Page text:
One thing that I have noticed lately is how keen Germans are to switching the conversation back to German, as soon as an opportunity to do so arises. I thought my level of English would get me through my scientific career, but I was pretty wrong about that. At the moment, my English is slowly deteriorating, while my German is rapidly building up. The moment people realized I understood some German, there was no way back. I can’t escape it no more.
I now speak Dutch, English and German every day, in more or less equal parts.
There has been a lot of debate lately about how science almost forces people to use predominantly English, and how bad this supposedly is for inclusiveness, especially so for countries that are less privileged. Indeed, I have been privileged to receive excellent English education in The Netherlands, with parts of my examinations in high school being judged through English institutions. I have also benefited greatly from having a fast-speaking Canadian as a supervisor since my earliest days in science. I do realize that not everyone has this position and I fully understand that it is tough to pick up other languages.
German is a different story. It has little to do with education (I picked English and French, so only had very little German in school). I barely made the grades in my short German education and the only reason I passed it is that I accidentally got a re-exam for my final exams, and one that was a word-for-word copy of the example test that had been provided in the course material. My German level has nothing to do with formal education. It is the result of a decade-long struggle to understand my in-laws. My wife is a German that grew up in the Netherlands. I never spoke a word of German to her or her parents (they speak Dutch). My German developed out of a desire to understand what the extended family was trying to tell me.
So yes, it may be tough for academics to pick up the English language, and yes it may be a struggle and it may be determined by privilege. However, even fewer people have the privilege of picking up and speaking three languages, or even more. I am quite convinced that most academics handle English pretty well already. The reality is that, if academia will not have a common language (whichever that may be, but for now it seems that English is a reasonable choice), this unequivocally means that those that try to get that ‘foreign experience’ – which is apparently quite essential – have to go through the hassle of picking up a new language at professional level, simply to support their (short) stay abroad. I can now speak from experience in saying that picking up a third language professionally next to teaching load, research and other academic responsibilities is time-consuming and also drains your energy levels. I am inclined to think that this would divide, rather than unify academia at a global level. I think it will make the imbalance and inequality between different parts of the world an even bigger problem than it already is. What I do believe is very important, is that academia as a whole shifts towards an environment that enables those that are not native English speakers and creates opportunities for them to communicate their language in a language that is not their own.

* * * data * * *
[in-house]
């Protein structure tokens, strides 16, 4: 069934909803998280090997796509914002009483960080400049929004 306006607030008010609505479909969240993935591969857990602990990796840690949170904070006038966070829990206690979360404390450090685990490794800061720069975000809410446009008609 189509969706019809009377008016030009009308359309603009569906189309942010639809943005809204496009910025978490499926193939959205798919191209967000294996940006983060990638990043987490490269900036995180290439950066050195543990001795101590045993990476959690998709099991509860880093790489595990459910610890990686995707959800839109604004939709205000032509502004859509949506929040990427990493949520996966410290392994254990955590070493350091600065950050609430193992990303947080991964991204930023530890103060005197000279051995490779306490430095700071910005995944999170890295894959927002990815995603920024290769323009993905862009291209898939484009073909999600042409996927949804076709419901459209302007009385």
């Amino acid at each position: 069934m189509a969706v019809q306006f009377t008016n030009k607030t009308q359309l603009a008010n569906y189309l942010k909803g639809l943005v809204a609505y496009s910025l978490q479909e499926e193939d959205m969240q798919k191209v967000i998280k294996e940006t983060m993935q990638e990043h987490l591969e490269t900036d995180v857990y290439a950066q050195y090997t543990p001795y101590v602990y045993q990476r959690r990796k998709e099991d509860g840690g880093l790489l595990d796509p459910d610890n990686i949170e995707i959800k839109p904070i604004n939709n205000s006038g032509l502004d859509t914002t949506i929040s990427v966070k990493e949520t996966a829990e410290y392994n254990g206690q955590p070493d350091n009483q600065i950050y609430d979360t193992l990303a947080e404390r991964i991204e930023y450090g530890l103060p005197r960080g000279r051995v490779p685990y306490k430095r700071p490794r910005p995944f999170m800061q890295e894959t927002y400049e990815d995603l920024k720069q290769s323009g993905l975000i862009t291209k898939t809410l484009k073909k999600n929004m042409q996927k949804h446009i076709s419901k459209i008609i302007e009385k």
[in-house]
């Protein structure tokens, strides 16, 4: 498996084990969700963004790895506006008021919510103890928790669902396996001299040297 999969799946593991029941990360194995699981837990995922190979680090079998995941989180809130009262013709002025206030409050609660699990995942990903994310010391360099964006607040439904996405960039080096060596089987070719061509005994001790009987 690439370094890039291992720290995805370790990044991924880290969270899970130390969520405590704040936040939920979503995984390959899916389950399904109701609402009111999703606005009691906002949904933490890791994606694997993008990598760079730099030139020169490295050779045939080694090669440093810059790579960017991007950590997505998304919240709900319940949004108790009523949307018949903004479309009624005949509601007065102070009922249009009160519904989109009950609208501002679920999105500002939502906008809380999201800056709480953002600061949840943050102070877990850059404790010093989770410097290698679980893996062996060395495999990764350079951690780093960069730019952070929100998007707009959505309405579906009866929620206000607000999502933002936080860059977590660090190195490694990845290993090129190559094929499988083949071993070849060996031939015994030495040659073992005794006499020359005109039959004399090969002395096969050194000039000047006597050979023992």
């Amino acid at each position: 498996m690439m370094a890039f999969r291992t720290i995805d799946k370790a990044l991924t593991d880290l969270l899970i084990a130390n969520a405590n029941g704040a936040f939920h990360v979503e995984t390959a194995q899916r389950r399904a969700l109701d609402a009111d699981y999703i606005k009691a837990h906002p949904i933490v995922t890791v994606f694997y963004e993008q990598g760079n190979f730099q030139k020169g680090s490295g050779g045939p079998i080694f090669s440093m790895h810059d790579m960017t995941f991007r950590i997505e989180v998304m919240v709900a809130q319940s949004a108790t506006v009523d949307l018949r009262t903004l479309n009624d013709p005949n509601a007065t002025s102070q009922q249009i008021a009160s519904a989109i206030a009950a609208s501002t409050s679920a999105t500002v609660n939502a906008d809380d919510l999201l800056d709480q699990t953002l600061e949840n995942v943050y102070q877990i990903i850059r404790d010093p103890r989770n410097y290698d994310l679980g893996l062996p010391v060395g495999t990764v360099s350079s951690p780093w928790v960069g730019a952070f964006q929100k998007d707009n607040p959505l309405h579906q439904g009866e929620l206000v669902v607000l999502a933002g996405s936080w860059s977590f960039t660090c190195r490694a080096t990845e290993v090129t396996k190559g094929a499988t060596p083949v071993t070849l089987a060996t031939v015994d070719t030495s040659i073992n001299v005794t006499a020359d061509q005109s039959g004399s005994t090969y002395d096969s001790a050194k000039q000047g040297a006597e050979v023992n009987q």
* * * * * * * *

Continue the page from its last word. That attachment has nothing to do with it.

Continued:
After all, brilliance does not speak one language, but its communication requires a tool.
——————————————————————————————————————*In reality more like five. I also have a reasonable understanding of French and Spanish. Although they speak too fast for my brain to keep up, I can read and understand it reasonably well. I can order stuff in a shop, ask for directions, and make reservations in both. I like to pick up some language wherever I go.
By the way: I may have given up on the 200 word thing. It was always more important to me to write every day, rather than writing just 200 words. I happen to be a word vomiter, and sometimes keeping it in can make me feel really nauseous. What do you think? Less is more? Or let it all out…?